RK: A biography of Henry Charles Lea, the 19th Century Philadelphia publisher-cum-historian and author of the first comprehensive history of the Spanish Inquisition. Lea’s papers are mainly located in Philadelphia, which, following my retirement from Johns Hopkins in 2013, is where I now live.

JF: Thanks, Richard!

Sunday Night Odds and Ends

A few things online that caught my attention this week:

The fate of book reviewing in the age of algorithm

Become a more engaging teacher

White female slave owners in the South

Lucinda Robb reviews Samantha Seiple, Louisa on the Front Lines: Louisa May Alcott in the Civil War

The roots of white nationalism in America

Should historians take over the government?

Where should the Ivy League basketball tournaments be held?

Is Beto O’Rourke an empty candidate?

Reading the memoirs of 2020 Democratic presidential candidates

James Kloppenberg reviews Michael Tomasky, If We Can Keep It: How the Republic Collapsed and How it Might be Saved

Dollar stores and Trump

Who will be the true heir of Andrew Jackson in 2020?

David Brooks makes the case for reparations

Exploring the deep South

Edward Dolnick reviews Greg Grandin, The End of Myth: From Frontier to the Border Wall in the Mind of America 

From suffrage activist to conservative Christian

Robert George and Cornel West on Christian love

Presidential empathy

Commonplace Book #57

And so we visit the past as tourists. Sometimes this is literally so, when we take in Colonial Williamsburg and Plimoth Plantation, or travel around to Civil War battlefields.  But it is also true in a metaphorical sense.  The past has become a strange and distant country, full of odd people and mysterious customs.  And thought seeing how these people built their homes or raised their children can broaden the mind, most of us don’t go back home determined to learn how to use an axe or a hickory stick.  Knowledge about those strange customs might be interesting, but it is not essential–it does not change our way of doing things.  In the end we will always prefer our own land in the present.  At the end of the tour there is an air-conditioned car and a comfortable hotel room waiting, complete with cable television and refrigerated food.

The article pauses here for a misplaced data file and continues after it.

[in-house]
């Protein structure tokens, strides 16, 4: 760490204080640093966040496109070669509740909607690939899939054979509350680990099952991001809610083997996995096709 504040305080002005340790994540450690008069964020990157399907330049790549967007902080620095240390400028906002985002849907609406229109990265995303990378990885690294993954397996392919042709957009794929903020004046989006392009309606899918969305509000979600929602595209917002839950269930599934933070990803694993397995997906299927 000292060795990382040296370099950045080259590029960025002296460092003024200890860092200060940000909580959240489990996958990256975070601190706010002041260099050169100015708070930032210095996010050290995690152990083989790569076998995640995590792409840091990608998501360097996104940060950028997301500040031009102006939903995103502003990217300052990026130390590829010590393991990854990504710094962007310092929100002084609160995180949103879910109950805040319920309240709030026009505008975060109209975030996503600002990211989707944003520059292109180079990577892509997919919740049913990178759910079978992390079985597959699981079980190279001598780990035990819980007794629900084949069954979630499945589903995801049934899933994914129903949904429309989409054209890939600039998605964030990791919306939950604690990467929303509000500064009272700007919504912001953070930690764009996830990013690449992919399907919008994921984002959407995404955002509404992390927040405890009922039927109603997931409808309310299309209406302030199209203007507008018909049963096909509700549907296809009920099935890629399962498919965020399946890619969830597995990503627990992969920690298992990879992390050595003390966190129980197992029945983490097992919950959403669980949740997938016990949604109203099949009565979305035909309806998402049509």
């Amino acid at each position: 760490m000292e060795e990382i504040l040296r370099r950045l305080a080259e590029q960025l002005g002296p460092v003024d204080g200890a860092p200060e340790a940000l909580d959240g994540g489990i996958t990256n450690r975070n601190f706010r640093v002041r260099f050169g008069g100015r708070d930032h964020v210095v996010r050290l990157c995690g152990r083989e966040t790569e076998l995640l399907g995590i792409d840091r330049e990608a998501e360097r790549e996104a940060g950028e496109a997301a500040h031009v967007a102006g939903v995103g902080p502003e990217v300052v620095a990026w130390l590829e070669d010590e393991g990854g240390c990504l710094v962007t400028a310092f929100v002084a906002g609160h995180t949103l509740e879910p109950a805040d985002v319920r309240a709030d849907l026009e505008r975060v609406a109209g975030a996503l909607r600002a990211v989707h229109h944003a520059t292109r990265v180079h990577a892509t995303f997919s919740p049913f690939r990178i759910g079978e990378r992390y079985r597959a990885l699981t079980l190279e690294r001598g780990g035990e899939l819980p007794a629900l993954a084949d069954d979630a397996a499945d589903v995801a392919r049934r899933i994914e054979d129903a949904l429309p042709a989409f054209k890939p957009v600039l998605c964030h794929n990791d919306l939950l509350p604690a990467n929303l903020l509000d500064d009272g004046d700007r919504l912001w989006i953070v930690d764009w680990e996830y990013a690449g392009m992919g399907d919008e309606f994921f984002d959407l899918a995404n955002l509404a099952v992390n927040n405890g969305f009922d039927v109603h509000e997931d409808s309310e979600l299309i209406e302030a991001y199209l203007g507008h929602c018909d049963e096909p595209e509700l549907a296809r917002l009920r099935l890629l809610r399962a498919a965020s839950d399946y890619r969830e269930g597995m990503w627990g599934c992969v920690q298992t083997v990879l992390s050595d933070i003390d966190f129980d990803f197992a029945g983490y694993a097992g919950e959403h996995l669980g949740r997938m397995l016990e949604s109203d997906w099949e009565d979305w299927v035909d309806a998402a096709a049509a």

There is nothing intrinsically wrong with enjoying the past this way–it can be a lot of fun, in fact.  But it could be so much more.  The thousands of people who visit Boston and have only a few days to walk the Freedom Trail, visit Fenway Park, and eat a lobster dinner cannot even scratch the surface of what the city is really like.  They have not inhaled the comforting mixture of exhaust fumes and roasted cashews that hangs in the city subways on humid summer days, or learned to love the particular slant of the New England sun on a winter afternoon.

The same would be true of a Bostonian on a day trip to Chicago, Tokyo, Budapest, or Khartoum.  The visit would be exciting, but would not make them cosmopolitan.  Becoming something more than a casual time-tourist requires a willingness to be challenged and changed, just as living in India or Ghana or Peru will upend any American’s assumptions about money and wealth.

Margaret Bendroth, The Spiritual Act of Remembering, 26-27

Morning Headlines

The New York Times: “New Zealand Shooting Live Updates: ‘There Will Be Changes” to Gun Laws, Prime Minister Says”

The Washington Post: “New Zealand attack exposes how little U.S. allies share facts on domestic terror threats”

The Wall Street Journal: “New Zealand Shooter Likely Acted Alone, Police Say”

Harrisburg-Patriot News: “‘We’ll always love you, big man’: Hundreds say good-bye to 16-year-old hoops star JT Kuhn”

BBC: “Christchurch shootings: attacker was ‘lone gunman'”

CNN: “New Zealand rushes to identify Christchurch attack victims”